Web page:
Do i have to pay income taxes as a wholesaler?

10 Replies

Hello, i am starting out in wholesaling and hoping to start my first deal soon and was wondering, do i need to pay income taxes on what i make?! Thanks

OK  now that I am done laughing .. of course you have to pay income tax

just think of all the criminals that were put into jail not because they got caught doing criminal activities but for tax evasion.

check your state.. there is a minimum where you don't have to pay tax.. but if your total income is over that then you do.

good luck and by all means pay your tax's us old guys will need our SSI benefits

I'm not an accountant but I do have an Accounting degree, so if I'm accurately remembering the stuff I learned in college, the answer is yes and no.

You're not going to pay "income" tax because income is wages, tips, etc. ; basically whatever is listed on your W2 at the end of the year.

But you are subject to capital gains taxes. Capital gains are profits you earn from buying and selling something like homes, stocks, etc.

Here's where it's going to get you. Long-term capital gains are taxed at a much lower rate than short-term capital gains. I think the current rate is 15%. To qualify for long-term capital gains, you have to own the asset for at least one year.

Since wholesaling, by its very nature, is holding on to something for 20 minutes, there is no way you will qualify for the long-term capital gains rate. So that means you'll be subject to the short-term capital gains tax, which is taxed at the same rate as regular income.

So the bottom line is you won't pay income tax on your wholesaling activities, but you will be subject to capital gains taxes which will be taxed at the same rate as income taxes.

This is why I tell my kids college is not important

Income from wholesaling is taxed as ordinary earned income, NOT capital gains.

Yes, you have to pay incometax. Each and every people need to pay incometax who come in that criteria.

Originally posted by @Fred Heller :

I'm not an accountant but I do have an Accounting degree, so if I'm accurately remembering the stuff I learned in college, the answer is yes and no.

You're not going to pay "income" tax because income is wages, tips, etc. ; basically whatever is listed on your W2 at the end of the year.

But you are subject to capital gains taxes. Capital gains are profits you earn from buying and selling something like homes, stocks, etc.

Here's where it's going to get you. Long-term capital gains are taxed at a much lower rate than short-term capital gains. I think the current rate is 15%. To qualify for long-term capital gains, you have to own the asset for at least one year.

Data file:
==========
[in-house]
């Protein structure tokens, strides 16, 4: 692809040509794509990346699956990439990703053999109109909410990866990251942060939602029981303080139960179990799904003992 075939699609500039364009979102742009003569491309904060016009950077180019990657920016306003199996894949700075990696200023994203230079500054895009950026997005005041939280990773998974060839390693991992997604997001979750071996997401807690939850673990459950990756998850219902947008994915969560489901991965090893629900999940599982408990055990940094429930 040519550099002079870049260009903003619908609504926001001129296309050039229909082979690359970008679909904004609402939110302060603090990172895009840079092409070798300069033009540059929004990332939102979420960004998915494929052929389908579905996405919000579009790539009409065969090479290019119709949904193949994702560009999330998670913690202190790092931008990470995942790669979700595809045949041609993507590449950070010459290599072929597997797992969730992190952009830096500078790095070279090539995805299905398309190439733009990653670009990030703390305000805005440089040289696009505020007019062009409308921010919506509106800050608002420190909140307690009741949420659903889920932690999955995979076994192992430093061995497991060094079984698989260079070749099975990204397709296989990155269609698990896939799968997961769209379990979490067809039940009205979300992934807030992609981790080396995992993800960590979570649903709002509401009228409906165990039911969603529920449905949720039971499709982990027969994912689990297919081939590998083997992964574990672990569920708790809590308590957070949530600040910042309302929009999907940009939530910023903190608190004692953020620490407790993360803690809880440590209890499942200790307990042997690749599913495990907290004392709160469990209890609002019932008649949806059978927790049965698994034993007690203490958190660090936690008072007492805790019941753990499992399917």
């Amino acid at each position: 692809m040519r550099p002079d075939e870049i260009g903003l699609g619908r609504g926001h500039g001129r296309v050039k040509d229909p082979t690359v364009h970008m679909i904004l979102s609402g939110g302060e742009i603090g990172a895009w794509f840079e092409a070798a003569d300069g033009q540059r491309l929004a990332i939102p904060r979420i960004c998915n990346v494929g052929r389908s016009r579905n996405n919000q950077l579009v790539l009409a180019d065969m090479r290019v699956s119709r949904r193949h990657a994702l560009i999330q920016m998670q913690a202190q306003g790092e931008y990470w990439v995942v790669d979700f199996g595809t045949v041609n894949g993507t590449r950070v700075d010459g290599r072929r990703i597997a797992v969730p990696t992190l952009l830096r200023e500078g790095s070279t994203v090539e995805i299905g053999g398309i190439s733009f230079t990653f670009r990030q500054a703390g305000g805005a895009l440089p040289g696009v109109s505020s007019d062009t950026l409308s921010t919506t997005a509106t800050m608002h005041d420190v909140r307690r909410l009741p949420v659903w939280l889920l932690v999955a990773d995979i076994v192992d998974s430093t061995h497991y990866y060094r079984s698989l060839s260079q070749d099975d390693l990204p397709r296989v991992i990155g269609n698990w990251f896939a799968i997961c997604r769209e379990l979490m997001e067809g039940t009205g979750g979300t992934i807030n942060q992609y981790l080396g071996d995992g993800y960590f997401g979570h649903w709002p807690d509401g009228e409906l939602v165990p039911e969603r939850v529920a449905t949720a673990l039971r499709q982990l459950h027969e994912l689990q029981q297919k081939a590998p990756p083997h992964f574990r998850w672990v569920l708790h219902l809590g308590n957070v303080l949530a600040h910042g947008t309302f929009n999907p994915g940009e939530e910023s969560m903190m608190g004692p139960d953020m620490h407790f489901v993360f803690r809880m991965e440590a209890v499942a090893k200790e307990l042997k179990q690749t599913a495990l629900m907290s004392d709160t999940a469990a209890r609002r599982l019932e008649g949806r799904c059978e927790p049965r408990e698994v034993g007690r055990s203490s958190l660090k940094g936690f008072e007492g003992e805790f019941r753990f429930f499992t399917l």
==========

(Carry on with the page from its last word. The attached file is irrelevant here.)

Since wholesaling, by its very nature, is holding on to something for 20 minutes, there is no way you will qualify for the long-term capital gains rate. So that means you'll be subject to the short-term capital gains tax, which is taxed at the same rate as regular income.

So the bottom line is you won't pay income tax on your wholesaling activities, but you will be subject to capital gains taxes which will be taxed at the same rate as income taxes.

 Sorry Fred, but you are actually very wrong about this.  Wholesalers are engaged in business, and the properties they "own" are inventory, not investments.  Taxable as income.  Wholesalers also have to pay both halves of the FICA taxes.

Christopher Michalski please disregard everything @Fred Heller said. While he was trying to help, it was not in the least bit accurate.

Income earned from wholesaling activities will be classified as ordinary income and taxed at your ordinary rates.

You will be considered a self employed individual and file schedule C on your tax return which also subjects your wholesaling income to self employment taxes.

I believe capital gains taxes will only apply if title changes to the wholesaler, which, in most instances is not the case.  The wholesaler usually assigns the property sale contract to the buyer, so title never actually changes to the wholesaler.

Originally posted by @Anas B. :

I believe capital gains taxes will only apply if title changes to the wholesaler, which, in most instances is not the case.  The wholesaler usually assigns the property sale contract to the buyer, so title never actually changes to the wholesaler.

 Doesn't matter.  Even if the title does go to the wholesaler, he is still not going to qualify for capital gains tax treatment.